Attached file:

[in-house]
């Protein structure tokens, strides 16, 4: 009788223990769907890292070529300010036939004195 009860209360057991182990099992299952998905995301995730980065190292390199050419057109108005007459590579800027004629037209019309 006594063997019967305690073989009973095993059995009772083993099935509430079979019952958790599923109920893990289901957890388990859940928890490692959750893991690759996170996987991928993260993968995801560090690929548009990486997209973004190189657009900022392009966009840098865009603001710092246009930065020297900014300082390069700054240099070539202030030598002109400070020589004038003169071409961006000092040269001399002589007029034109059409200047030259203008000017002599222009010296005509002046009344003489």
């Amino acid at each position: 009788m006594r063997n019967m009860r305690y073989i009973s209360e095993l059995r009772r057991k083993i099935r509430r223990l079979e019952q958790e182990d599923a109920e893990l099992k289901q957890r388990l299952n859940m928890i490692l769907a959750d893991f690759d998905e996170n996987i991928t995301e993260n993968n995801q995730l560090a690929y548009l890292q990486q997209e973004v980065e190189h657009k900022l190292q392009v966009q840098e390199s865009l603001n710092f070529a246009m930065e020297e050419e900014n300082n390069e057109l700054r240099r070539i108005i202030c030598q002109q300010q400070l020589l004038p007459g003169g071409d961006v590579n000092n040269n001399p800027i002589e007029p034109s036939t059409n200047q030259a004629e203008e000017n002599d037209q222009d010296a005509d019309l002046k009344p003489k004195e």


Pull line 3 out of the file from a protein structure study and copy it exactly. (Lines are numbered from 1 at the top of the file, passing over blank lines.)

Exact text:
């Amino acid at each position: 009788m006594r063997n019967m009860r305690y073989i009973s209360e095993l059995r009772r057991k083993i099935r509430r223990l079979e019952q958790e182990d599923a109920e893990l099992k289901q957890r388990l299952n859940m928890i490692l769907a959750d893991f690759d998905e996170n996987i991928t995301e993260n993968n995801q995730l560090a690929y548009l890292q990486q997209e973004v980065e190189h657009k900022l190292q392009v966009q840098e390199s865009l603001n710092f070529a246009m930065e020297e050419e900014n300082n390069e057109l700054r240099r070539i108005i202030c030598q002109q300010q400070l020589l004038p007459g003169g071409d961006v590579n000092n040269n001399p800027i002589e007029p034109s036939t059409n200047q030259a004629e203008e000017n002599d037209q222009d010296a005509d019309l002046k009344p003489k004195e």